Earlier today, a broad coalition of supporters (including the Niskanen Center) released a letter supporting the Open, Permanent, Electronic, and Necessary (OPEN) Government Data Act. This bill builds on the reforms enacted by the passage of the DATA Act in 2014. It would make permanent the Obama Administration’s 2009 Open Government Data Directive a permanent fixture, establishing a unified, open data standard for government agency reporting.
As noted in a Data Foundation report, open data holds the potential to create:
a future that is more pragmatic, one in which we are able to manipulate and make comparisons across vastly different types of data in order to achieve remarkable insights. In such a future, we may be able to track federal dollars from Congressional authorization through the federal agencies all the way to specific programs and payments, or determine the number of people receiving assistance from multiple federal programs and assess whether those people are being well-served. We might be able to analyze data from previous natural disasters to understand exactly the resources needed to serve the affected population of a new one, or make accurate predictions for agriculture subsidy programs based on global weather and economics.
The OPEN Government Data Act will go a long way towards making that future a reality. It would embrace data openness: non-proprietary and machine-readable standards for government data sets published in an open format and under an open public license, for use by anyone. It also gives wide-berth for individual agencies to engage in collaborative partnerships with nonprofits, universities, and the private sector “to explore opportunities to leverage the public data assets of the agency in a manner that may provide new opportunities for innovation.” It would also help modernize the regulatory reporting process, easing compliance burdens on agencies and companies.
By embracing consistent, cross-agency data standards for regulatory compliance requirements—a practice known as Standard Business Reporting (SBR)—federal regulators can reduce the compliance burden imposed on the private sector. Australia’s SBR program, for example, is estimated to save businesses over $1 billion, annually.
Regulations cost American companies approximately $2 trillion every year, and the accumulated costs of regulation since 1980 cost the country $4 trillion in 2012 alone. By simply standardizing data formats across agencies, the government and private firms could save billions—possibly more. The first step towards automating regulatory compliance, and achieving those savings, requires open licensed, machine-readable, standardized data formats. The OPEN Government Data Act does precisely that, and the Congressional Budget Office’s assessment of the bill noted its passage and implementation “would not affect revenues.”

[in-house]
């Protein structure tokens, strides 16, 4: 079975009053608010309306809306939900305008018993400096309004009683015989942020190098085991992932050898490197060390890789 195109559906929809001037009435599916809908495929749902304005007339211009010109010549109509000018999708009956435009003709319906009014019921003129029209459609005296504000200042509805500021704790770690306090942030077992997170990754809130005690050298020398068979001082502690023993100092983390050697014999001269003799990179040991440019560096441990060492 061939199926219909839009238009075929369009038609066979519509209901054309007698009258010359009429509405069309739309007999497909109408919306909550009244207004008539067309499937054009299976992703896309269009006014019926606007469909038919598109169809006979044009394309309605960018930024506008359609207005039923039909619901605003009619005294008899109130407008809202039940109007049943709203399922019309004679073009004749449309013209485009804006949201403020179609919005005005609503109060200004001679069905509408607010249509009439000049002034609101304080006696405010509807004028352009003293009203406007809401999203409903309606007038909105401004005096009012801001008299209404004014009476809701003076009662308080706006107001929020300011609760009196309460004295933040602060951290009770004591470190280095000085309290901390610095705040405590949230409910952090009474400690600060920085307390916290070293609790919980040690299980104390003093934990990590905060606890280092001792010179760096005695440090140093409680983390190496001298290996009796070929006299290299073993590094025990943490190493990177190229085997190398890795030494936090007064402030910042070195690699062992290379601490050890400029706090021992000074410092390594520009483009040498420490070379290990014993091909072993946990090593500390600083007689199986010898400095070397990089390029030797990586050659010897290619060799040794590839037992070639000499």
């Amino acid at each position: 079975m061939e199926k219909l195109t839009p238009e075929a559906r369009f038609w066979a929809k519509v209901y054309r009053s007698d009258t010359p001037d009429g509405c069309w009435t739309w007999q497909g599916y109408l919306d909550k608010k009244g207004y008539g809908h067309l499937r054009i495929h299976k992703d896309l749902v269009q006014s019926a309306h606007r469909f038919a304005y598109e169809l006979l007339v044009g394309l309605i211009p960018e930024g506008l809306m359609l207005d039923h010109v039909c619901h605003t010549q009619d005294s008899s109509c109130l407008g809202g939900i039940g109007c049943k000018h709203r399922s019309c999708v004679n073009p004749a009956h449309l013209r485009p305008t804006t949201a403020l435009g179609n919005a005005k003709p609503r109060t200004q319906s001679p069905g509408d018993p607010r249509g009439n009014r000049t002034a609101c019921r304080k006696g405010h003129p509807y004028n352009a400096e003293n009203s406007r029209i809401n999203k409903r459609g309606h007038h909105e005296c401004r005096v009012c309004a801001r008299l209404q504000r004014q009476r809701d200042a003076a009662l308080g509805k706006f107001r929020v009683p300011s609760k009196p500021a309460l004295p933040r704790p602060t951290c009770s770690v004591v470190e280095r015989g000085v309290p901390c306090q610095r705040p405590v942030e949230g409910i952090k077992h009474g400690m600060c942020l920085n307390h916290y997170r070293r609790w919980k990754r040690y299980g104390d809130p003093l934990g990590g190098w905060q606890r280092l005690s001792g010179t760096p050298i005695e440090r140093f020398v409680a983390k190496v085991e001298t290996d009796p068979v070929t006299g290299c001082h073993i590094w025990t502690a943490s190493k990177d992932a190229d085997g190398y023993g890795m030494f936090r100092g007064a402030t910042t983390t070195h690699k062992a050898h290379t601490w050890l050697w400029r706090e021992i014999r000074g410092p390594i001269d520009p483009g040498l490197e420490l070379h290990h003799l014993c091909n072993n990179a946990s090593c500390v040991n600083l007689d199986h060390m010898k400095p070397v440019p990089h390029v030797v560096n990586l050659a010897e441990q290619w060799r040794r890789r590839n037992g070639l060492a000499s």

In addition to making compliance cheaper, SBR and open data have the added benefit of making fraud easier to identify, which could increase consumer trust in the market. And because businesses no longer have numerous non-standard compliance submissions that differ for every agency to which they submit reports, regulatory uncertainty diminishes and market playing fields are levelled for non-incumbent firms. In an environment of heightened certainty and increased trust, competition can flourish more freely.
In a recent op-ed for Axios, House Majority Leader Kevin McCarthy wrote: “Government has to get smarter. Disruption is happening all around us, and we can either harness it for the common good, or risk getting stuck in the past.” The OPEN Government Data Act fits squarely into McCarthy’s Innovation Initiative and can help “modernize government”—a key pillar of the Initiative that fits well with the bill’s focus on ensuring agency IT infrastructure is capable of supporting open data—in ways we cannot yet imagine.
Government can help drive a whole new era of data innovation with the OPEN Government Data Act, while driving down regulatory compliance costs for federal agencies and the private sector, at little to no cost to the taxpayer. It’s a win-win opportunity for taxpayers and corporations. It’s also likely to appeal to politicians looking for non-controversial, bipartisan opportunities for collaboration amidst the hyper-polarized political climate in Washington. By building on previous open data efforts, this bill will help ease regulatory compliance for regulators and firms, while catalyzing new market opportunities that make innovative use of government data.
Data is the fuel that powers the digital economy. If members of Congress want to keep that engine running, they should show their support for the OPEN Government Data Act.